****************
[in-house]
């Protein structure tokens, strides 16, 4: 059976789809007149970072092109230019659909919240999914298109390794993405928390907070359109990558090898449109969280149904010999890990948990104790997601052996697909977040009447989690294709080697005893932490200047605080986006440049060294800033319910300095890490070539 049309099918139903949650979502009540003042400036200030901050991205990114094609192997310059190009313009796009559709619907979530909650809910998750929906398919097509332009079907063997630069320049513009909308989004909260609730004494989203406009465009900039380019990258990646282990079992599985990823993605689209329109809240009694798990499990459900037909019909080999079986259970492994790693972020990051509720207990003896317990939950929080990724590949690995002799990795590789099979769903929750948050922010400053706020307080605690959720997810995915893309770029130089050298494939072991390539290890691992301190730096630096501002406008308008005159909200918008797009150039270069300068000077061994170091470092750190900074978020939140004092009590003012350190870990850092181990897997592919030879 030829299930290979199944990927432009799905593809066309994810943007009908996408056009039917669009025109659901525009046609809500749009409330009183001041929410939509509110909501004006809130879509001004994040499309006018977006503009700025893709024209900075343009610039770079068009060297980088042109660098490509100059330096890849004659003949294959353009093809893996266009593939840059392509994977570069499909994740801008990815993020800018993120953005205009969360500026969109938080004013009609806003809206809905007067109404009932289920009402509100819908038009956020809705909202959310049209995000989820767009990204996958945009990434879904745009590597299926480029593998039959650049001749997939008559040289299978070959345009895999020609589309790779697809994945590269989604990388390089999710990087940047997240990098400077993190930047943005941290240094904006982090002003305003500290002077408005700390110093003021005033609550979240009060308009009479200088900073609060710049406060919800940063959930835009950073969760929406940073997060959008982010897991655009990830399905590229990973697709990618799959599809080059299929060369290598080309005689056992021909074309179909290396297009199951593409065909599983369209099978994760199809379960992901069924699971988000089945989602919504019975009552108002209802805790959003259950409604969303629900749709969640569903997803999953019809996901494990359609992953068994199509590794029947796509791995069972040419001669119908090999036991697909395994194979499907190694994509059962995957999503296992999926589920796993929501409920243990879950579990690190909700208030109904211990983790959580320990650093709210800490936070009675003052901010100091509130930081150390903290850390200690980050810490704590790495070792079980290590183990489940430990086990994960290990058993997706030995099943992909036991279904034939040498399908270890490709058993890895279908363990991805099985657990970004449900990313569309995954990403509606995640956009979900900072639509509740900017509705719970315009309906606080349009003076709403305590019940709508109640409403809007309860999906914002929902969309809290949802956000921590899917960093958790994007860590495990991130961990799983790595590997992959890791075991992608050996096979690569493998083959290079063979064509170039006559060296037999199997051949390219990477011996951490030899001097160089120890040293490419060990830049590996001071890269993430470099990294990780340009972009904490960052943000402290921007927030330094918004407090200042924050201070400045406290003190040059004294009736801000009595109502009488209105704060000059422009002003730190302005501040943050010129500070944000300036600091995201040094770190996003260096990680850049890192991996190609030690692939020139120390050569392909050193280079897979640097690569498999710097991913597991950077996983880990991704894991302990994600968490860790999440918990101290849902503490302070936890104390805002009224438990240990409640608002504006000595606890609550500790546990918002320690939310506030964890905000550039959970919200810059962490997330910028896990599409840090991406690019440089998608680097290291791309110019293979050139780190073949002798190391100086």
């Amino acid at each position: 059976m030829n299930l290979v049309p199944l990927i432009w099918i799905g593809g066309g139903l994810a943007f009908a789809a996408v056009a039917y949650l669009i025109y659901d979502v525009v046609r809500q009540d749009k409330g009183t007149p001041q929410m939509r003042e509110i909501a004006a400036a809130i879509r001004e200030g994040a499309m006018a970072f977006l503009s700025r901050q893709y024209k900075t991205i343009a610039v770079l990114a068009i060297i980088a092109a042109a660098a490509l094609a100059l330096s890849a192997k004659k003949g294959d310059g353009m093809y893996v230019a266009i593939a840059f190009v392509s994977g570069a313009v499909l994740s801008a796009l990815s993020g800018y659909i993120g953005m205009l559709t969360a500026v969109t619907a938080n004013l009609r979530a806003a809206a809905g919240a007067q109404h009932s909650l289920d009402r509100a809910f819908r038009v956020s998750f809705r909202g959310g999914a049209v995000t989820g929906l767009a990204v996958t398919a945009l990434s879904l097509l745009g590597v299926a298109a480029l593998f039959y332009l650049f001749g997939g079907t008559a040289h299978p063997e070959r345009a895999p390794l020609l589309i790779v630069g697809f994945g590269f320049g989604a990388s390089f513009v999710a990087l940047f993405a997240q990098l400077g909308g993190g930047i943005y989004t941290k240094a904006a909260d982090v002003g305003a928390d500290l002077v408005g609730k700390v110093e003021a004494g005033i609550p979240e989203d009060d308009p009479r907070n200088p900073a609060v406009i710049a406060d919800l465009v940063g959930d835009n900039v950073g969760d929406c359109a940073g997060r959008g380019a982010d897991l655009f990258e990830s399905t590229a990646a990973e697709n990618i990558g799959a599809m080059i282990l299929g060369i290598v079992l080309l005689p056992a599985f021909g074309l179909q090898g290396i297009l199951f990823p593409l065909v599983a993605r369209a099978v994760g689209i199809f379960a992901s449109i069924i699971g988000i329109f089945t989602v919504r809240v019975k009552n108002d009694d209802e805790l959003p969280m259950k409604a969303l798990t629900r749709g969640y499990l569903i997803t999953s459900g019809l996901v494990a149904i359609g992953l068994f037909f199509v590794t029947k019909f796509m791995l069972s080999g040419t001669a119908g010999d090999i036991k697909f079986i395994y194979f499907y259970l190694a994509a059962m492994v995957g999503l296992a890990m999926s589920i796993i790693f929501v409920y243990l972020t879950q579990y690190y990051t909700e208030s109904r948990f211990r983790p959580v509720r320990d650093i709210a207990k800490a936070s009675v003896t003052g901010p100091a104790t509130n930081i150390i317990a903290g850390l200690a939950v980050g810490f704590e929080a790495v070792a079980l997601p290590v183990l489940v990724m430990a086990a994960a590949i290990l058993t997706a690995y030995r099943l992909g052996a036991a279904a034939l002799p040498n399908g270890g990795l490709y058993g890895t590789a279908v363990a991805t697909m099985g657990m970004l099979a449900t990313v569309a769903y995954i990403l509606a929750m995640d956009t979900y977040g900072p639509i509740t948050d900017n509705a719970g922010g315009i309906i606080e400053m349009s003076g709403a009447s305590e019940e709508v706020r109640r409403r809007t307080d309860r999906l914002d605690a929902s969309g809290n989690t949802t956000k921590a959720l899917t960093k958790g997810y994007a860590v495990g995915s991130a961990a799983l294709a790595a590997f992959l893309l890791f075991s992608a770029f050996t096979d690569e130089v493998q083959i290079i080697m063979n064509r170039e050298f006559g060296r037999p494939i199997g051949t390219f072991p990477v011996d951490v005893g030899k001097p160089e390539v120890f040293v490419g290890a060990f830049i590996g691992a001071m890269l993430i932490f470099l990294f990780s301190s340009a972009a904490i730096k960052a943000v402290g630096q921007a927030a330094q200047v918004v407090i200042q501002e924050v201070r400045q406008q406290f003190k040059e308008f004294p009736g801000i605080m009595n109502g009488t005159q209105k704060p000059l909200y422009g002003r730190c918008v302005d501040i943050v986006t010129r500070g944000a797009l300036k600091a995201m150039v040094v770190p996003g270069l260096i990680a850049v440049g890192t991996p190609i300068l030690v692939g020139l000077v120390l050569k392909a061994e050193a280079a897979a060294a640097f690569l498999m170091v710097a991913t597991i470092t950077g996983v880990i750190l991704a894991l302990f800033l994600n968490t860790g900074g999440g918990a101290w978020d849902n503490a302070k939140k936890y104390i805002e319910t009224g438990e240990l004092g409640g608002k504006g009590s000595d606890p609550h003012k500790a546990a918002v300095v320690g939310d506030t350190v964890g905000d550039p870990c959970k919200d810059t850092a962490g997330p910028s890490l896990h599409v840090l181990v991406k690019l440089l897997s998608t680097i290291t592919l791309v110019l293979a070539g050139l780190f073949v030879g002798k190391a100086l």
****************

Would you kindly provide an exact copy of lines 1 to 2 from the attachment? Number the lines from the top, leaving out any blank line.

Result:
[in-house]
């Protein structure tokens, strides 16, 4: 059976789809007149970072092109230019659909919240999914298109390794993405928390907070359109990558090898449109969280149904010999890990948990104790997601052996697909977040009447989690294709080697005893932490200047605080986006440049060294800033319910300095890490070539 049309099918139903949650979502009540003042400036200030901050991205990114094609192997310059190009313009796009559709619907979530909650809910998750929906398919097509332009079907063997630069320049513009909308989004909260609730004494989203406009465009900039380019990258990646282990079992599985990823993605689209329109809240009694798990499990459900037909019909080999079986259970492994790693972020990051509720207990003896317990939950929080990724590949690995002799990795590789099979769903929750948050922010400053706020307080605690959720997810995915893309770029130089050298494939072991390539290890691992301190730096630096501002406008308008005159909200918008797009150039270069300068000077061994170091470092750190900074978020939140004092009590003012350190870990850092181990897997592919030879 030829299930290979199944990927432009799905593809066309994810943007009908996408056009039917669009025109659901525009046609809500749009409330009183001041929410939509509110909501004006809130879509001004994040499309006018977006503009700025893709024209900075343009610039770079068009060297980088042109660098490509100059330096890849004659003949294959353009093809893996266009593939840059392509994977570069499909994740801008990815993020800018993120953005205009969360500026969109938080004013009609806003809206809905007067109404009932289920009402509100819908038009956020809705909202959310049209995000989820767009990204996958945009990434879904745009590597299926480029593998039959650049001749997939008559040289299978070959345009895999020609589309790779697809994945590269989604990388390089999710990087940047997240990098400077993190930047943005941290240094904006982090002003305003500290002077408005700390110093003021005033609550979240009060308009009479200088900073609060710049406060919800940063959930835009950073969760929406940073997060959008982010897991655009990830399905590229990973697709990618799959599809080059299929060369290598080309005689056992021909074309179909290396297009199951593409065909599983369209099978994760199809379960992901069924699971988000089945989602919504019975009552108002209802805790959003259950409604969303629900749709969640569903997803999953019809996901494990359609992953068994199509590794029947796509791995069972040419001669119908090999036991697909395994194979499907190694994509059962995957999503296992999926589920796993929501409920243990879950579990690190909700208030109904211990983790959580320990650093709210800490936070009675003052901010100091509130930081150390903290850390200690980050810490704590790495070792079980290590183990489940430990086990994960290990058993997706030995099943992909036991279904034939040498399908270890490709058993890895279908363990991805099985657990970004449900990313569309995954990403509606995640956009979900900072639509509740900017509705719970315009309906606080349009003076709403305590019940709508109640409403809007309860999906914002929902969309809290949802956000921590899917960093958790994007860590495990991130961990799983790595590997992959890791075991992608050996096979690569493998083959290079063979064509170039006559060296037999199997051949390219990477011996951490030899001097160089120890040293490419060990830049590996001071890269993430470099990294990780340009972009904490960052943000402290921007927030330094918004407090200042924050201070400045406290003190040059004294009736801000009595109502009488209105704060000059422009002003730190302005501040943050010129500070944000300036600091995201040094770190996003260096990680850049890192991996190609030690692939020139120390050569392909050193280079897979640097690569498999710097991913597991950077996983880990991704894991302990994600968490860790999440918990101290849902503490302070936890104390805002009224438990240990409640608002504006000595606890609550500790546990918002320690939310506030964890905000550039959970919200810059962490997330910028896990599409840090991406690019440089998608680097290291791309110019293979050139780190073949002798190391100086």